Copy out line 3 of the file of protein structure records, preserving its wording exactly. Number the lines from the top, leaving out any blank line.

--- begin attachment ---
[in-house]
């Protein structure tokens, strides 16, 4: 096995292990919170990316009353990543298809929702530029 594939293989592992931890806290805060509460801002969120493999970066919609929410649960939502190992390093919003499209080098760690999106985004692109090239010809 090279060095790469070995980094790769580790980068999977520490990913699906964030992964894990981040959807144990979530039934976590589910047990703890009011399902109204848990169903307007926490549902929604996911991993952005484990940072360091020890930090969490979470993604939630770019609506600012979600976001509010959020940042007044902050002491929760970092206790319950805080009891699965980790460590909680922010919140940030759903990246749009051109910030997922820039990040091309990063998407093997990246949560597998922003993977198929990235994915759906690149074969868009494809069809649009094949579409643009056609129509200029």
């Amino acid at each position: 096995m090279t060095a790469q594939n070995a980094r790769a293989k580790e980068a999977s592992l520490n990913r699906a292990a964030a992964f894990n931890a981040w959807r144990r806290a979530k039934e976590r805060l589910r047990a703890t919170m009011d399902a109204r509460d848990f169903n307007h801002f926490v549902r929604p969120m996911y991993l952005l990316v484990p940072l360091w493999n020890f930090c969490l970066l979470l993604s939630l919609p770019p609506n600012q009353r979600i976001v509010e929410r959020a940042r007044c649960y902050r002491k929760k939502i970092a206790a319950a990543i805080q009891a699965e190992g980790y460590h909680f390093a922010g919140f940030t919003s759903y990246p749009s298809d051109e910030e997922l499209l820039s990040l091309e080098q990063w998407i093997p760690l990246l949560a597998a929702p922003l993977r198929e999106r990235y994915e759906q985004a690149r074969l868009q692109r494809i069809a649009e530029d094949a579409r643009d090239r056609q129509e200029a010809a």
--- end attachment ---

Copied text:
């Amino acid at each position: 096995m090279t060095a790469q594939n070995a980094r790769a293989k580790e980068a999977s592992l520490n990913r699906a292990a964030a992964f894990n931890a981040w959807r144990r806290a979530k039934e976590r805060l589910r047990a703890t919170m009011d399902a109204r509460d848990f169903n307007h801002f926490v549902r929604p969120m996911y991993l952005l990316v484990p940072l360091w493999n020890f930090c969490l970066l979470l993604s939630l919609p770019p609506n600012q009353r979600i976001v509010e929410r959020a940042r007044c649960y902050r002491k929760k939502i970092a206790a319950a990543i805080q009891a699965e190992g980790y460590h909680f390093a922010g919140f940030t919003s759903y990246p749009s298809d051109e910030e997922l499209l820039s990040l091309e080098q990063w998407i093997p760690l990246l949560a597998a929702p922003l993977r198929e999106r990235y994915e759906q985004a690149r074969l868009q692109r494809i069809a649009e530029d094949a579409r643009d090239r056609q129509e200029a010809a």